46. Borio, C. E. V. (2018): A Blind Spot in Today’s Macroeconomics? Panel Remarks on BIS-IMF-OECD Joint Conference on “Weak Productivity: The Role of Financial Factors and Policies”, Paris.  Google Scholar
  47. Borio, C. E. V./Kharroubi, E./Upper, C./Zampolli, F. (2015): Labour Reallocation and Productivity Dynamics. Financial Causes, Real Consequences. in: BIS working papers, No. 534, Bank for International Settlements Monetary and Economic Department, Basel.  Google Scholar
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  50. Caballero, R. J. /Hoshi, T./Kashyap, A. K. (2008): Zombie Lending and Depressed Restructuring in Japan. in: American Economic Review 98 (5), pp. 1943–1977.  Google Scholar
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  55. Gouveia, A. F./Osterhold, C. (2018): Fear the Walking Dead. Zombie Firms, Spillovers and Exit Barriers, in: OECD productivity working papers, No. 13, June 2018, Paris.  Google Scholar
  56. King, M. (2016): The End of Alchemy. London.  Google Scholar
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  64. Koo, R. (2014): Blance sheet recession ist he resason for “secular stagnation.” https://voxeu.org/article/balance-sheet-recession-reason-secular-stagnation.  Google Scholar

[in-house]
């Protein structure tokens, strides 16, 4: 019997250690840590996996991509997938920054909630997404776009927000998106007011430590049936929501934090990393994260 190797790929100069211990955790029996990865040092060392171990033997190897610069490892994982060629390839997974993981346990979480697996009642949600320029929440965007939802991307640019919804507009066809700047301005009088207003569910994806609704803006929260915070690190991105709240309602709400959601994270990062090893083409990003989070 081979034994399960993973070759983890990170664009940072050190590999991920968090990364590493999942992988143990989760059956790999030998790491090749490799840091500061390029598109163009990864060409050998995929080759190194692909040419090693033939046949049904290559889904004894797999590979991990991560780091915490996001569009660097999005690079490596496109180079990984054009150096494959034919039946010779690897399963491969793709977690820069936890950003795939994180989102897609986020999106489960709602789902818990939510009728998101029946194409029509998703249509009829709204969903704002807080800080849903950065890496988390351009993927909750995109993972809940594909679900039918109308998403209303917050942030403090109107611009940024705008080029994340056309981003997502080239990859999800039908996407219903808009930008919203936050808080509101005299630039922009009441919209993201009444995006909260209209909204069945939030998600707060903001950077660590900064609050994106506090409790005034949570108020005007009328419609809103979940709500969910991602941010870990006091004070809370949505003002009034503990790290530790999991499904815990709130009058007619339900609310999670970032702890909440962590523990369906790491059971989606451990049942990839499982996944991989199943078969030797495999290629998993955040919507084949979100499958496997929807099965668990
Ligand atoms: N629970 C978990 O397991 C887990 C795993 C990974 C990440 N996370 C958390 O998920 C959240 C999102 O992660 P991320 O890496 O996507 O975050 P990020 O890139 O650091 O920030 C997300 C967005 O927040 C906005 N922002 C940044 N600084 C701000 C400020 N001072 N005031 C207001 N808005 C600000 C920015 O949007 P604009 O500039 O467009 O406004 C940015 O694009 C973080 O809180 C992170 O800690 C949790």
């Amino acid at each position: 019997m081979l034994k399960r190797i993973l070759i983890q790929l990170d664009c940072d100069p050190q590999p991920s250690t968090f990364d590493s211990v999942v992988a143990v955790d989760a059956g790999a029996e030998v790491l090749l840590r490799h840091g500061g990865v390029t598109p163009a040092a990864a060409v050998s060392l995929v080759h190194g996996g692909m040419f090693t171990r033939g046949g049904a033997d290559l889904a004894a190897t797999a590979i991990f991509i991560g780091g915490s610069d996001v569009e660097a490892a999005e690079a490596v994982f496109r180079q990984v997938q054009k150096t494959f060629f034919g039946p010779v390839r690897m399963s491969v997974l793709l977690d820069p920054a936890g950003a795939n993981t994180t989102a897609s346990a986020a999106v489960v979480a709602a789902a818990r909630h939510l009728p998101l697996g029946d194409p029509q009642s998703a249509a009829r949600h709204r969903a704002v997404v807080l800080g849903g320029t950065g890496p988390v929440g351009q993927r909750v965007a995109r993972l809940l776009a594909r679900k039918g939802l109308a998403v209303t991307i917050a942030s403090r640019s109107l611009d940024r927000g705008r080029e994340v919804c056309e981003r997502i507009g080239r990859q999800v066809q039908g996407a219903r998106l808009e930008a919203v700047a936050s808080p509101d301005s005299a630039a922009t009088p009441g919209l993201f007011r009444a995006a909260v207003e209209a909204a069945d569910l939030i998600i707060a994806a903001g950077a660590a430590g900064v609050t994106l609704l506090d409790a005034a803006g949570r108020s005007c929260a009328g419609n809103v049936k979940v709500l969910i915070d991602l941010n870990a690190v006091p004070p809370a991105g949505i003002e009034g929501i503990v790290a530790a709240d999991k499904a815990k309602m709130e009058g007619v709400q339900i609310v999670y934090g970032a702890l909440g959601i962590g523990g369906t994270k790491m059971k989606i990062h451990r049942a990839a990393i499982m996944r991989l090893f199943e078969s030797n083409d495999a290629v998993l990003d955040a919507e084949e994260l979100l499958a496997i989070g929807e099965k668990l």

65. Kremer, D. (2019): Drohen uns Jahrzehnte ohne Zinsen?, in: Frankfurter Allgemeine Zeitung, April 06th 2019, https://www.faz.net/aktuell/finanzen/meine-finanzen/sparen-und-geld-anlegen/nullzinszeit-drohen-uns-jahrzehnte-ohne-zinsen-16128064.html.  Google Scholar
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  77. Schumpeter, J. A. (1939): Business Cycles, New York.  Google Scholar
  78. Sinn, H.-W./Schnabl, G. (2016): Mario Draghi die Bazooka entreißen, in: Frankfurter Allgemeine Zeitung, April 16th 2016.  Google Scholar
  79. Starbatty, J./Stark, J. (2016): Schumpeter versus Keynes, in: Frankfurter Allgemeine Zeitung, December 30th 2016.  Google Scholar
  80. Storz, M./Koetter, M./Setzer, R./Westphal, A. (2017): Do We Want These Two to Tango? On Zombie Firms and Stressed Banks in Europe, in: Working paper series/European Central Bank, no 2104, October 2017, Frankfurt am Main.  Google Scholar